Bumping along in a Casspir, a South African armored personnel carrier, on our way to Anbar Province, western Iraq. The year was 2007 and we were under attack.
Perfect? Yes. For you see, if you decide to get shot at in Iraq in 2007, the best venue for that is inside a Casspir. A Casspir is a big, white, heavily armored vehicle. During Apartheid, the South Africans needed such a vehicle; well, the White South Africans did anyway. The first time I heard of “Casspir” I was somewhere close to Camp Speicher, northern Iraq and this was to be my “commute car.” I thought instantly, after seeing my first Casspir, that it was so moniker-ed because it was this big white thing and, being an American, immediately thought of “Casper the Friendly Ghost.” I was wrong. There is nothing friendly about a Casspir, aside from the fact that he (it) will save your ass.
Riding in a Casspir is probably one of the most uncomfortable things one can experience. The seats are small. The quarters cramped. The air conditioning nonexistent. The suspension sans shock absorbers. The windows, smallish, which open up just enough to point a rifle through, or perhaps allow a round to one’s head. The driver, usually a Wanna-be Rambo with poor grammar and a poorer sense of direction.
No fun riding in a Casspir.
But on that day, back in ’07, just outside Fallujah there was no better place to be. Casspirs were often called the ‘Best Bug-Out Vehicles’ in Iraq.
First they shot at us with RPG’s (rocket propelled grenades). They fell somewhat short. Following up, they hit us with AK47 rounds. (Those didn’t fall short) Our PLS truck (Pallet-loading system) lost a windshield. Some of our “light-skinned” vehicles lost windshields and window as well. “Casper” got hit, but the rounds barely scratched the paint (Thank you South Africa). No one lost his life, but we were somewhat shaken and more than somewhat pissed off.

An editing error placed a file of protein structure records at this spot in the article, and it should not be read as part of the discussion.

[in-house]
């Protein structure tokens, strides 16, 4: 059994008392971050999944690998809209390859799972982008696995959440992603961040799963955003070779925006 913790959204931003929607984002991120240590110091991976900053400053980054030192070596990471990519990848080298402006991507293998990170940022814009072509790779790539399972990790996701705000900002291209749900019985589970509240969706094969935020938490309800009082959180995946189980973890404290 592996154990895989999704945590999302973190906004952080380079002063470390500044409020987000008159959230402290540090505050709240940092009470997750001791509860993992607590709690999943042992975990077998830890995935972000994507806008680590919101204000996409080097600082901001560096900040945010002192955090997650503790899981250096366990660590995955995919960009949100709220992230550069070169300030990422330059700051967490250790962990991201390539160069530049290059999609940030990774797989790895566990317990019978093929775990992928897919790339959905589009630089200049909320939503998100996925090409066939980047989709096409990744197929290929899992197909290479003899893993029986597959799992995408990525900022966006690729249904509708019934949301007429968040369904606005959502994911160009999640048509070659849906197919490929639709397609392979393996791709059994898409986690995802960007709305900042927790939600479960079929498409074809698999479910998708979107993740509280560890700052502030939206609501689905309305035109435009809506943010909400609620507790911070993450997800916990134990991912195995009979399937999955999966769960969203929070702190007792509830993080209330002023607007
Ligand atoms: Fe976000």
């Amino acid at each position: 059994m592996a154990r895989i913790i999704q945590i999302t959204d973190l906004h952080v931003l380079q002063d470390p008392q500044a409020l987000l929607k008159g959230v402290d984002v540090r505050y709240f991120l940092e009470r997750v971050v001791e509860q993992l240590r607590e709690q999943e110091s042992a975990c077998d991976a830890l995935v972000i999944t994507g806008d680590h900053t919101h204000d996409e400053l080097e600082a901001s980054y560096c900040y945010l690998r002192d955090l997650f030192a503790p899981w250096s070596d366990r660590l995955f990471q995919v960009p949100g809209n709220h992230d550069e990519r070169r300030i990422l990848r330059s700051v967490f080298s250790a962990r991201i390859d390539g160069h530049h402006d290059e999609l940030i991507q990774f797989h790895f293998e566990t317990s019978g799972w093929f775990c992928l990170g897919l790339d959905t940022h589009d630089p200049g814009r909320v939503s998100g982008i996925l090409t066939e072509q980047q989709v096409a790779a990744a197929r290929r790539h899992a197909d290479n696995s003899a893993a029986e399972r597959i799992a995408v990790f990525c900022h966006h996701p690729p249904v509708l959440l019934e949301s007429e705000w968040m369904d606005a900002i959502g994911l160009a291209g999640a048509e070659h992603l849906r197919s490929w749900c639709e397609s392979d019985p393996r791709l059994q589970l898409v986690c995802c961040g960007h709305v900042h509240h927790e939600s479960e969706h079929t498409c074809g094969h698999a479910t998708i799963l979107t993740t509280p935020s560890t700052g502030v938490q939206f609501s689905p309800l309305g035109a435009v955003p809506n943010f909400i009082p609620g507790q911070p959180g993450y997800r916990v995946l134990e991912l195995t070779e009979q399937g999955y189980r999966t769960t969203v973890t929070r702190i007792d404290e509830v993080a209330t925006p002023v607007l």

While the attack was in earnest, I was strapped into one of the comfortable seats in the Casspir. The Sri Lankan Security Guy was in the turret. We were taking fire. He was frozen. I yelled at him:
“Fuckin’ shoot back! Goddamn it!”
He did nothing.
I unbuckled me from the Casspir and knocking him aside, grabbed his SAW and was about to try to return fire (an act which would most assuredly get me fired, but at a time such as this, who cares about job security?)
All to no avail, for the “Bad Guys” had vaporized.
We were left with some shot up windshields and too much adrenaline.
We assessed the state of our vehicles and limped on into the USMC base in Fallujah, hoping the Marines would patch us up so we could continue our journey…
They did and we did.
While on the road to Al Assad, Anbar Province, I began to reflect on the journey: my current and my “larger” journey conveying me to this shit-hole I found me in.
While bumping along in a patched-up convoy, one has too much time to reflect on such matters, and I, being a reflective kind of guy, did some prospectin’ into my past. And most specifically, into the events which transpired to get me into this Casspir on about 300 miles of Bad Iraqi Road.